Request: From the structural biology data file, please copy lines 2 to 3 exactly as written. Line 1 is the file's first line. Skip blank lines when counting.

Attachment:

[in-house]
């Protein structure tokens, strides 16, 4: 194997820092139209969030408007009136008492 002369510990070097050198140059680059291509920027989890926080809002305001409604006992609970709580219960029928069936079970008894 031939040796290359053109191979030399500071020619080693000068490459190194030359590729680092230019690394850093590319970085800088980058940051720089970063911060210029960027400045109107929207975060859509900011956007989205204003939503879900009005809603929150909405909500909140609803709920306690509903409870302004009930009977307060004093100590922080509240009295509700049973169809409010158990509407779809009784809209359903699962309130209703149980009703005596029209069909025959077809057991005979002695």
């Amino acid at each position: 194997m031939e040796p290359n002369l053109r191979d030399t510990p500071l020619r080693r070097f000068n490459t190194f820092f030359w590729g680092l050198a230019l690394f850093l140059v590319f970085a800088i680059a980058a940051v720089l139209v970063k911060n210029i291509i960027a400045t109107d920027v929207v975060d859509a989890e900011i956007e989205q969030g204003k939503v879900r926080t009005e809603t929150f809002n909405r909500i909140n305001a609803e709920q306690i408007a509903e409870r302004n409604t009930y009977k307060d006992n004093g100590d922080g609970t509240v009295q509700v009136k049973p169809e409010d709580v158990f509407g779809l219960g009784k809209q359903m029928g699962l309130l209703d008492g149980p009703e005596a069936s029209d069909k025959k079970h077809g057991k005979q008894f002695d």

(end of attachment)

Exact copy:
């Protein structure tokens, strides 16, 4: 194997820092139209969030408007009136008492 002369510990070097050198140059680059291509920027989890926080809002305001409604006992609970709580219960029928069936079970008894 031939040796290359053109191979030399500071020619080693000068490459190194030359590729680092230019690394850093590319970085800088980058940051720089970063911060210029960027400045109107929207975060859509900011956007989205204003939503879900009005809603929150909405909500909140609803709920306690509903409870302004009930009977307060004093100590922080509240009295509700049973169809409010158990509407779809009784809209359903699962309130209703149980009703005596029209069909025959077809057991005979002695």
């Amino acid at each position: 194997m031939e040796p290359n002369l053109r191979d030399t510990p500071l020619r080693r070097f000068n490459t190194f820092f030359w590729g680092l050198a230019l690394f850093l140059v590319f970085a800088i680059a980058a940051v720089l139209v970063k911060n210029i291509i960027a400045t109107d920027v929207v975060d859509a989890e900011i956007e989205q969030g204003k939503v879900r926080t009005e809603t929150f809002n909405r909500i909140n305001a609803e709920q306690i408007a509903e409870r302004n409604t009930y009977k307060d006992n004093g100590d922080g609970t509240v009295q509700v009136k049973p169809e409010d709580v158990f509407g779809l219960g009784k809209q359903m029928g699962l309130l209703d008492g149980p009703e005596a069936s029209d069909k025959k079970h077809g057991k005979q008894f002695d």